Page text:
Patrick Modiano’s oeuvre has an odd cumulative effect: the more books you read by him, the more you like him. The novels occupy special places in his body of work, complementing each other. But, other than a few highly acclaimed near-masterpieces (Missing Person, Dora Bruder, and Pedigree), all of these feel incomplete with taken alone, and sometimes even placing them within the context of his other novels is not enough to shake this feeling. Thankfully, In The Café Of Lost Youth belongs in the former category of near-masterpieces.
Those familiar with Modiano, however, might appreciate it more. It deals with all the typical Modiano tropes and themes: a dreamy recollection of years long past, Parisian locales, possible shady dealings, a detective, a mysterious young woman. If Modiano doesn’t click for you, it’s easy to get tired of the same old tricks, but here it works. He varies the formula just enough to make it new.
The novel begins with a typical Modiano narrator, a young student with a literary bent. He describes a café he begins to frequent, the regulars there, and an odd woman who attracts him. But 25 pages in, the point of view switches. There are four different narrators in total, including a passage narrated by the intriguing young woman. This allows Modiano to avoid a pitfall he frequently has trouble with. Too often he is too vague in his endings, not so much not answering questions readers have as not even providing the framework to know which questions to ask. By switching the point of view, he manages to give satisfying solutions to problems one narrator might not know which another reveals, while still evoking the mysterious atmosphere he is so famous for.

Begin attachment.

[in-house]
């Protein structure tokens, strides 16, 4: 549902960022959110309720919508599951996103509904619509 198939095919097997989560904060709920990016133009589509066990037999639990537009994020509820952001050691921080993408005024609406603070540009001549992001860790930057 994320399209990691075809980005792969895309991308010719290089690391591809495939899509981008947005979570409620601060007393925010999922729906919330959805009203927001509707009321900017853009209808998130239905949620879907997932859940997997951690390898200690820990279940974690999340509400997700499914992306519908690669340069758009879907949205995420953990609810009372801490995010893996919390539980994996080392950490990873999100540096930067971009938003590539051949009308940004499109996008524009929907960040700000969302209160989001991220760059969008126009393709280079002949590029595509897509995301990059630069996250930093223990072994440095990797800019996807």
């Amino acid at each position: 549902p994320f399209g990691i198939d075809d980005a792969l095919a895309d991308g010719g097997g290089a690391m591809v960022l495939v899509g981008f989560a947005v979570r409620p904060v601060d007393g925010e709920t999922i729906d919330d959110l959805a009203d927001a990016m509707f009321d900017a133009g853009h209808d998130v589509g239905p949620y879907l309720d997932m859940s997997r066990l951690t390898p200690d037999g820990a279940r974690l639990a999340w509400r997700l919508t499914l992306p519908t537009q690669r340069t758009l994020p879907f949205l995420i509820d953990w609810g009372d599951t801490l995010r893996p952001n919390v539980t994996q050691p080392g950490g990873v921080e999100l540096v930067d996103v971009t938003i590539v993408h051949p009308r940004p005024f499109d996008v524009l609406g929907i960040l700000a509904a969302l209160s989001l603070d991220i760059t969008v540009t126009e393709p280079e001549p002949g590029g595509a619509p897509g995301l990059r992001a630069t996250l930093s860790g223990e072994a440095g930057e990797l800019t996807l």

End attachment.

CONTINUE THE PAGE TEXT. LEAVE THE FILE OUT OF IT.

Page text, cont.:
And, much like his other novels, this is incredibly short, with around 130 pages in my edition.
Though perhaps not as great as Missing Person or Dora Bruder, this is up there as one of the author’s best. Anyone—fans, those who tried a book and weren’t wowed, newcomers—are all recommended to take a look at this.